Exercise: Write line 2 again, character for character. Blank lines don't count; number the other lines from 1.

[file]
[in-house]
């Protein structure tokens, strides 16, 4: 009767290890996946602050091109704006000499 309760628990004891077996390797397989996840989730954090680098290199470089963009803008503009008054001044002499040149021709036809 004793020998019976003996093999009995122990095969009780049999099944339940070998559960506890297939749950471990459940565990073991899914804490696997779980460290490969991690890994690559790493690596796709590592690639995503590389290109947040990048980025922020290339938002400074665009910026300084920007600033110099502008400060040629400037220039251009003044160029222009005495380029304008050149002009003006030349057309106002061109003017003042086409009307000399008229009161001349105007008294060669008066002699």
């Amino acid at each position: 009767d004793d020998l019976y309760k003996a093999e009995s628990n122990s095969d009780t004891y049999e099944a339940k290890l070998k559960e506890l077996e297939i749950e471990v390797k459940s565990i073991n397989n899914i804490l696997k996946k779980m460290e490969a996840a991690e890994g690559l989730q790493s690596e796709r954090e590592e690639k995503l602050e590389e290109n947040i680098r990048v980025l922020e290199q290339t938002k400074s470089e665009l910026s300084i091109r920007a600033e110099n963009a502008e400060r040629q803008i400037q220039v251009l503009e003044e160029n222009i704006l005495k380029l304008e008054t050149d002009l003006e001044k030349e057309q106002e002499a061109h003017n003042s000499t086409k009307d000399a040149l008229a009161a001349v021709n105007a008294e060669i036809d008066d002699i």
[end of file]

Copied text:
């Protein structure tokens, strides 16, 4: 009767290890996946602050091109704006000499 309760628990004891077996390797397989996840989730954090680098290199470089963009803008503009008054001044002499040149021709036809 004793020998019976003996093999009995122990095969009780049999099944339940070998559960506890297939749950471990459940565990073991899914804490696997779980460290490969991690890994690559790493690596796709590592690639995503590389290109947040990048980025922020290339938002400074665009910026300084920007600033110099502008400060040629400037220039251009003044160029222009005495380029304008050149002009003006030349057309106002061109003017003042086409009307000399008229009161001349105007008294060669008066002699």